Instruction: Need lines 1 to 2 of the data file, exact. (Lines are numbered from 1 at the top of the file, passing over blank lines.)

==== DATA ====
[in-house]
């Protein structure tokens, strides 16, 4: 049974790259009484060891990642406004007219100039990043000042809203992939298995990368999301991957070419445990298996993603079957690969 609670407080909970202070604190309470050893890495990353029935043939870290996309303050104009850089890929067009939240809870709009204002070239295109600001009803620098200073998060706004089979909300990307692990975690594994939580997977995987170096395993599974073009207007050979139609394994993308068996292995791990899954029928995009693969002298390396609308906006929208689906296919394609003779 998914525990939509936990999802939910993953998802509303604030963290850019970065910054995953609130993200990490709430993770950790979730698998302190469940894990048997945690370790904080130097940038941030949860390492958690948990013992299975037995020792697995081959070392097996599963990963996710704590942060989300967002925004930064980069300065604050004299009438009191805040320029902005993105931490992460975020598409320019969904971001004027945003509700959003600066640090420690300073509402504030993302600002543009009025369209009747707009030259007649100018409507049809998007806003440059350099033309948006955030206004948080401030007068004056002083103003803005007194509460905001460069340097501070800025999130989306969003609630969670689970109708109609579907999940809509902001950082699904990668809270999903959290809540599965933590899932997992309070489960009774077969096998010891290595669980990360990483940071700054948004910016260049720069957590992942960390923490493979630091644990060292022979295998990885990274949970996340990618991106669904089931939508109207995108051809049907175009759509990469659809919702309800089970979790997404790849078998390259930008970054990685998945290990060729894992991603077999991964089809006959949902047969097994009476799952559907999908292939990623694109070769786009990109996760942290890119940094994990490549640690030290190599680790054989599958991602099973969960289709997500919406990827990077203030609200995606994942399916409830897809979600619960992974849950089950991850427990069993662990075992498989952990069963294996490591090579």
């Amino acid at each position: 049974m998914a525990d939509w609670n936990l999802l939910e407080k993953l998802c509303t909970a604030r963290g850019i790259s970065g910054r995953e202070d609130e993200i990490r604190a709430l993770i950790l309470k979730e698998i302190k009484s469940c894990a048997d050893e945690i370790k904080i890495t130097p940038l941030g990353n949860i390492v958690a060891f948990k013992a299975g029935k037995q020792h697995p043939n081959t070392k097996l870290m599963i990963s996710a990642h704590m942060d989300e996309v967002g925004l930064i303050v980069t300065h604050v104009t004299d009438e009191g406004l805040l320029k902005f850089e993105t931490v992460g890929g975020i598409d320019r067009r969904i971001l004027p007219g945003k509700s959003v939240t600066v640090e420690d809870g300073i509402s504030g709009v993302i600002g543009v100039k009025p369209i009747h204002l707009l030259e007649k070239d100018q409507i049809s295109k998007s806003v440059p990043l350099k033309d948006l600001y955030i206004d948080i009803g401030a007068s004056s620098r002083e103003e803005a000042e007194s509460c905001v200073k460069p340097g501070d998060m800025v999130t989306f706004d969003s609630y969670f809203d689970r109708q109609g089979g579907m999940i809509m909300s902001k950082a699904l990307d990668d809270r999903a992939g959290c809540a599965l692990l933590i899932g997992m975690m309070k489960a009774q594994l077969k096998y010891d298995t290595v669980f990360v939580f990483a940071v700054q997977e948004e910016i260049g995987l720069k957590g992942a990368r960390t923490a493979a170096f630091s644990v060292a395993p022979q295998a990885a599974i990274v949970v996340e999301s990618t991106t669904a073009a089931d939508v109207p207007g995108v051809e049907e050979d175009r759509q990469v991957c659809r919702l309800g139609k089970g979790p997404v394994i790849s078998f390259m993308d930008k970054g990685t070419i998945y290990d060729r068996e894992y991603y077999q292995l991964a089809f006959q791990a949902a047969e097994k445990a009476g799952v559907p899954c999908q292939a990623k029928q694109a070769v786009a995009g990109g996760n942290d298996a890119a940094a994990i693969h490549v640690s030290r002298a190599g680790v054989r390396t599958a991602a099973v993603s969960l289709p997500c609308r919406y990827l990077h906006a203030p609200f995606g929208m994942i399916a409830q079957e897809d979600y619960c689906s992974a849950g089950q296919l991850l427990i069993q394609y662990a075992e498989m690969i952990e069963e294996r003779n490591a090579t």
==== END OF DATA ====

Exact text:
[in-house]
């Protein structure tokens, strides 16, 4: 049974790259009484060891990642406004007219100039990043000042809203992939298995990368999301991957070419445990298996993603079957690969 609670407080909970202070604190309470050893890495990353029935043939870290996309303050104009850089890929067009939240809870709009204002070239295109600001009803620098200073998060706004089979909300990307692990975690594994939580997977995987170096395993599974073009207007050979139609394994993308068996292995791990899954029928995009693969002298390396609308906006929208689906296919394609003779 998914525990939509936990999802939910993953998802509303604030963290850019970065910054995953609130993200990490709430993770950790979730698998302190469940894990048997945690370790904080130097940038941030949860390492958690948990013992299975037995020792697995081959070392097996599963990963996710704590942060989300967002925004930064980069300065604050004299009438009191805040320029902005993105931490992460975020598409320019969904971001004027945003509700959003600066640090420690300073509402504030993302600002543009009025369209009747707009030259007649100018409507049809998007806003440059350099033309948006955030206004948080401030007068004056002083103003803005007194509460905001460069340097501070800025999130989306969003609630969670689970109708109609579907999940809509902001950082699904990668809270999903959290809540599965933590899932997992309070489960009774077969096998010891290595669980990360990483940071700054948004910016260049720069957590992942960390923490493979630091644990060292022979295998990885990274949970996340990618991106669904089931939508109207995108051809049907175009759509990469659809919702309800089970979790997404790849078998390259930008970054990685998945290990060729894992991603077999991964089809006959949902047969097994009476799952559907999908292939990623694109070769786009990109996760942290890119940094994990490549640690030290190599680790054989599958991602099973969960289709997500919406990827990077203030609200995606994942399916409830897809979600619960992974849950089950991850427990069993662990075992498989952990069963294996490591090579």